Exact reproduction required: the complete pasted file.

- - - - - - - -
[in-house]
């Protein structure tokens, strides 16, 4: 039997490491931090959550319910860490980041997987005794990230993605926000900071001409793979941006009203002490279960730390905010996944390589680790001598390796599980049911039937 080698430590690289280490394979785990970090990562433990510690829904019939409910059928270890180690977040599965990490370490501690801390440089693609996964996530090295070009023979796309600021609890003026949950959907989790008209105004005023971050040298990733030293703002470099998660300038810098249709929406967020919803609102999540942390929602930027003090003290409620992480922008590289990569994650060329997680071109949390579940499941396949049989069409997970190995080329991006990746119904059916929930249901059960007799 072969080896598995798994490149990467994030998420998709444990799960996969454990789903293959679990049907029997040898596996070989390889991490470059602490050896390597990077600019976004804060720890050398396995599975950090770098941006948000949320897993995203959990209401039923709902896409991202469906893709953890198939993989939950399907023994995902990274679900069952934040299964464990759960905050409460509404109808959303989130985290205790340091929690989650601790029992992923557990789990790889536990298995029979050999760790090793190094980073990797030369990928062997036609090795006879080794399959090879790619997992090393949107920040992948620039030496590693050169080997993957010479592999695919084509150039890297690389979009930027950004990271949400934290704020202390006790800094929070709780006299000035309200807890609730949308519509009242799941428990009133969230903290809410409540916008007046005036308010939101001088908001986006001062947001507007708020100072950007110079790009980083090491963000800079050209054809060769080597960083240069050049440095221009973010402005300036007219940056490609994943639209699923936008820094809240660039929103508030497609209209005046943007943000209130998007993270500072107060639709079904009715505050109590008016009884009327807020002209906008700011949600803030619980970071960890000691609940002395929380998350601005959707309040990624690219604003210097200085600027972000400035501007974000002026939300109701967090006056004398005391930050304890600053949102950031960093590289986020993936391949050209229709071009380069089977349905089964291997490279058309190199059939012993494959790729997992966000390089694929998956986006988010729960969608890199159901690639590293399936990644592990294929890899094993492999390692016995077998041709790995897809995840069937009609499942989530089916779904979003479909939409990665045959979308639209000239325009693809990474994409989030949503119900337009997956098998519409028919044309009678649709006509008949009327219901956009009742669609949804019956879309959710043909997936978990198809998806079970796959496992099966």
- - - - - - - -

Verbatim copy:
[in-house]
């Protein structure tokens, strides 16, 4: 039997490491931090959550319910860490980041997987005794990230993605926000900071001409793979941006009203002490279960730390905010996944390589680790001598390796599980049911039937 080698430590690289280490394979785990970090990562433990510690829904019939409910059928270890180690977040599965990490370490501690801390440089693609996964996530090295070009023979796309600021609890003026949950959907989790008209105004005023971050040298990733030293703002470099998660300038810098249709929406967020919803609102999540942390929602930027003090003290409620992480922008590289990569994650060329997680071109949390579940499941396949049989069409997970190995080329991006990746119904059916929930249901059960007799 072969080896598995798994490149990467994030998420998709444990799960996969454990789903293959679990049907029997040898596996070989390889991490470059602490050896390597990077600019976004804060720890050398396995599975950090770098941006948000949320897993995203959990209401039923709902896409991202469906893709953890198939993989939950399907023994995902990274679900069952934040299964464990759960905050409460509404109808959303989130985290205790340091929690989650601790029992992923557990789990790889536990298995029979050999760790090793190094980073990797030369990928062997036609090795006879080794399959090879790619997992090393949107920040992948620039030496590693050169080997993957010479592999695919084509150039890297690389979009930027950004990271949400934290704020202390006790800094929070709780006299000035309200807890609730949308519509009242799941428990009133969230903290809410409540916008007046005036308010939101001088908001986006001062947001507007708020100072950007110079790009980083090491963000800079050209054809060769080597960083240069050049440095221009973010402005300036007219940056490609994943639209699923936008820094809240660039929103508030497609209209005046943007943000209130998007993270500072107060639709079904009715505050109590008016009884009327807020002209906008700011949600803030619980970071960890000691609940002395929380998350601005959707309040990624690219604003210097200085600027972000400035501007974000002026939300109701967090006056004398005391930050304890600053949102950031960093590289986020993936391949050209229709071009380069089977349905089964291997490279058309190199059939012993494959790729997992966000390089694929998956986006988010729960969608890199159901690639590293399936990644592990294929890899094993492999390692016995077998041709790995897809995840069937009609499942989530089916779904979003479909939409990665045959979308639209000239325009693809990474994409989030949503119900337009997956098998519409028919044309009678649709006509008949009327219901956009009742669609949804019956879309959710043909997936978990198809998806079970796959496992099966």